Congratulations, mama, dad and the rest of your family! Welcoming your new bundle of joy is exciting, magical – and more than just a little scary and challenging. We’ve put together a few tips that can help you navigate this time – and while they may not make it completely easy, they may help you cope just a little bit better. Not all of these tips will apply, and there will be other things you may want to add or try, but this can serve you as a good starting point!


Establish a Routine

This tip is the first one for a reason, and it’s the one that is most often recommended. Routines are great for newborns, helping them thrive and settle more easily. It doesn’t mean you need to do the same things at exactly the same time, down to the second, but keeping things as consistent as possible can make a real difference for your new little one. Not only does it make knowing how your day is going to go more predictable for you, but it also helps your baby feel more secure.


Accept Help

We know, we say this all the time, but that’s because it’s important. If someone offers to cook a meal or two for you, say yes. If they want to put on a load of laundry or wash the dishes so you can focus on bubs, again, say yes! There will be people who are happy to listen while you vent, some who can offer advice when you just don’t know what’s going on, and others who would love to watch your baby for a couple of hours so you can get some of that needed shut-eye. The important thing is to remember that you absolutely do not have to do it alone. If someone you trust is offering to do something you trust them to do (and these combos will vary from person to person, of course), let them help! Your frazzled mind will thank you for it in the long run.


Take Care of Yourself

Yep, it’s the old self-care routine. And we get it – as a new parent, you’ve probably already conditioned yourself to put your baby’s needs ahead of your own. And that’s reasonable and required, but only to a point. If you don’t give yourself a chance to rest, eat well, or hydrate properly, then there’s the risk of ending up at a real disadvantage when taking care of your little one. Looking after a baby is much like any other job. You do your best work when you’re healthy and relaxed. Taking care of yourself gives you the best chance to care for them.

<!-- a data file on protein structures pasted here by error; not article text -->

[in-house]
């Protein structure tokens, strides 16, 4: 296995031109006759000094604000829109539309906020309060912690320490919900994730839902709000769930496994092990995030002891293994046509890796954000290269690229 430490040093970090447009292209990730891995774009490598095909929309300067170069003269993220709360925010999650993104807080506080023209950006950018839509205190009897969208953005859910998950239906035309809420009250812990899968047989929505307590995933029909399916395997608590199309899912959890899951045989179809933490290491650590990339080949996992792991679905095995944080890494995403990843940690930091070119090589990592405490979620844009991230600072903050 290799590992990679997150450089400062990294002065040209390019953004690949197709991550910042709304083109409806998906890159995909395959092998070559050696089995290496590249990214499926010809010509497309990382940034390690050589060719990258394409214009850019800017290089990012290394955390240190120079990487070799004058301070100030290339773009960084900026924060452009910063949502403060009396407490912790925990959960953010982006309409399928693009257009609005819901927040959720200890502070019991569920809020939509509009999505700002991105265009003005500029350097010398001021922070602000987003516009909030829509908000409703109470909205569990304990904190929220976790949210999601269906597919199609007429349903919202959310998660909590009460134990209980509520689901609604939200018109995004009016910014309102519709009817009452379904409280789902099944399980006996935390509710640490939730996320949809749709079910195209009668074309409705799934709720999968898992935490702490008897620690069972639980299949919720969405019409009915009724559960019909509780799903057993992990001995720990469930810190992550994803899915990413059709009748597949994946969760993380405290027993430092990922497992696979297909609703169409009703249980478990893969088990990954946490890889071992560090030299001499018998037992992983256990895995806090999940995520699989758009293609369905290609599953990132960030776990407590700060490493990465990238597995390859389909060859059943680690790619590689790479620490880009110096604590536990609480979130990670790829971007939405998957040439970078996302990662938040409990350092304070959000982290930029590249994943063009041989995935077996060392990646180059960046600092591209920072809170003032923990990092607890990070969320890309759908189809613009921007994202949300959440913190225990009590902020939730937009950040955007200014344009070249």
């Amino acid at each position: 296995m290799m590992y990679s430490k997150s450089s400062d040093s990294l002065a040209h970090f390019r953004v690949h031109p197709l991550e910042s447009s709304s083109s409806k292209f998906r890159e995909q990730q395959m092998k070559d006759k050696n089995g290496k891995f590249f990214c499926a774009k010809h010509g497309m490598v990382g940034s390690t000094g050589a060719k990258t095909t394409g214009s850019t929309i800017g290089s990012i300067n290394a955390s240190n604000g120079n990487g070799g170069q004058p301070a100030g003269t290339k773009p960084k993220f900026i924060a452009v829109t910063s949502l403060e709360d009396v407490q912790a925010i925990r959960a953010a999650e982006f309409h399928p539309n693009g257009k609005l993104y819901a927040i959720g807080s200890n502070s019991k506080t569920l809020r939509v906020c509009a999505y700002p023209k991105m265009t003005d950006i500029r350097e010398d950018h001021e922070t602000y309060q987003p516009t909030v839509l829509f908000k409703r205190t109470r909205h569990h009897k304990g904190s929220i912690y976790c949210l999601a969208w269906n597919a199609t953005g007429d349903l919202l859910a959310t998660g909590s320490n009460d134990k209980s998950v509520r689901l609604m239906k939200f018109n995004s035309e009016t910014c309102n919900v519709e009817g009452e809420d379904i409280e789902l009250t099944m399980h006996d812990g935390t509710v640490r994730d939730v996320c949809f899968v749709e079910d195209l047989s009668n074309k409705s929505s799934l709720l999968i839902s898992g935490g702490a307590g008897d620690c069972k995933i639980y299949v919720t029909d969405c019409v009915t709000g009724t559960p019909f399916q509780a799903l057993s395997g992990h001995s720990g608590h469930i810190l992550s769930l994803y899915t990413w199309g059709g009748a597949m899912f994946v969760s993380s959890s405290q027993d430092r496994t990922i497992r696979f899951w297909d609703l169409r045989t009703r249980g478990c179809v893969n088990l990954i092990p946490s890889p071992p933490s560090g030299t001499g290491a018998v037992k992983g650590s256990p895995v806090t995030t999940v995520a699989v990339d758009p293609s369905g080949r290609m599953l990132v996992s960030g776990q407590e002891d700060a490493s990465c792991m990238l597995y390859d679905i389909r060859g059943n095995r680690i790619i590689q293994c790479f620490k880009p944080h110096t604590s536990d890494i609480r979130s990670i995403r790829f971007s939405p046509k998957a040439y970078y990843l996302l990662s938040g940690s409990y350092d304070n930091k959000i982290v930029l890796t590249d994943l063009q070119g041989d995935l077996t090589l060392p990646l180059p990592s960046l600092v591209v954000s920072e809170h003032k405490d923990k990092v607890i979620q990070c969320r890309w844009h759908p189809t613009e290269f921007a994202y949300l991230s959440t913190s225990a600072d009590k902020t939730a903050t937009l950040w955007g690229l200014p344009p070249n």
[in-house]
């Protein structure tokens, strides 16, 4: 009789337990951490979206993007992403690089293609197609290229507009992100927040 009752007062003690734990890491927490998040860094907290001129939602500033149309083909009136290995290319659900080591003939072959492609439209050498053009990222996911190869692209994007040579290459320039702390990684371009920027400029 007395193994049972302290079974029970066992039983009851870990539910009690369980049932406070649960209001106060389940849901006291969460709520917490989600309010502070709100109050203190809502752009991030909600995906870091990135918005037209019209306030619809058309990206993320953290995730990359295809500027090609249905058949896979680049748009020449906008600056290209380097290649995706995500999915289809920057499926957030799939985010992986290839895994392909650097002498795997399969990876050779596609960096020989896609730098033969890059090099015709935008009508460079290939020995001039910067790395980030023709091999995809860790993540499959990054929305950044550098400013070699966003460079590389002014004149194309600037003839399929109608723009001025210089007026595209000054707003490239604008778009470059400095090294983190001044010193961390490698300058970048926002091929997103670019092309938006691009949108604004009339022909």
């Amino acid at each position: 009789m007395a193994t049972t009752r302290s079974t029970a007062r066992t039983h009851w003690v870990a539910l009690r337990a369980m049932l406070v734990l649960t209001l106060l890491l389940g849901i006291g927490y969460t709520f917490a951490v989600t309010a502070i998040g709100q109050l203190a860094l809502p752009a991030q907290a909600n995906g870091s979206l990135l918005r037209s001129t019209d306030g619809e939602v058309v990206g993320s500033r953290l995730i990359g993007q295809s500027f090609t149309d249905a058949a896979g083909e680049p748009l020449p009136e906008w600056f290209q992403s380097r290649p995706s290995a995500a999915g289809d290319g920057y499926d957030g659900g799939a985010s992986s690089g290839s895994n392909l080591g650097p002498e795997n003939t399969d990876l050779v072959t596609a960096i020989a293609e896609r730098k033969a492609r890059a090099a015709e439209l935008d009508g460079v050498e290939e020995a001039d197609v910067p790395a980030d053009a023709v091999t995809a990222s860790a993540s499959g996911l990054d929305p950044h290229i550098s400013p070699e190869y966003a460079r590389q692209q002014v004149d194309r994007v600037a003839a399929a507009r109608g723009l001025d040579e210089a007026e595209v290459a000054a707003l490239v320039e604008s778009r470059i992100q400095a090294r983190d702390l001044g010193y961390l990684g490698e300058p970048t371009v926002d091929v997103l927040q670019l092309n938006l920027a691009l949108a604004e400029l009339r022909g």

Baby's hand holding parent's finger

Be Kind to Yourself

Related to the two points above is this one – be kind to yourself. It’s not uncommon for new mums, in particular, to hold themselves to far higher standards than they would ever expect of anyone else. It’s impossible to know everything involved with parenthood, and there’s no reason any one person—especially when they’re a first-time parent—should know all of it. And that’s why you can ask others, especially professionals, for advice. In New Zealand, your midwife will continue to look after you and your baby for six weeks after bubs is born before transferring you to a Tamariki Ora Well Child provider. This is often (though not always) Plunket. Either of these can be contacted whenever you have questions. Aside from that, parenting is something you learn as you go, as is how to deal with the changes to the way you used to live your life. Be kind to yourself, and forgive yourself for the small mistakes you’ll make as you go.

Remember, it’s okay to not have all the answers. Parenting is a learning process, and it’s normal to make mistakes along the way. Be kind to yourself and give yourself grace as you navigate this new chapter in your life.


Join a Parenting Group

Parenting groups are extremely common, and many parents find them to be an incredible source of support, as well as giving you a chance to get out of the house and interact with other adults who are going through the same things you are. Or, if getting out of the house isn’t practical, there are online groups as well! These groups often lead to lifelong bonds, both between the parents and through the friendships that are built between the babies who grow up alongside one another. They can also be great places to bounce ideas off each other and offer tips and tricks. Additionally, many parenting groups invite professionals, including midwives, lactation consultants and nurses, to help with the trickier issues you may be dealing with.

These are just a few things that can help get you through those early weeks and months of having a newborn – and they also open up pathways to other coping mechanisms, be they personal, professional or community support. It’s also great to remember that the newborn stage is incredibly short, though it may not feel like it at the time, and your baby will change so much. Cherish what you can and forgive yourself those small trip-ups along the way.


For those who have already been through the newborn days, what advice do you wish you’d received? And what tips would you give to new parents just starting out?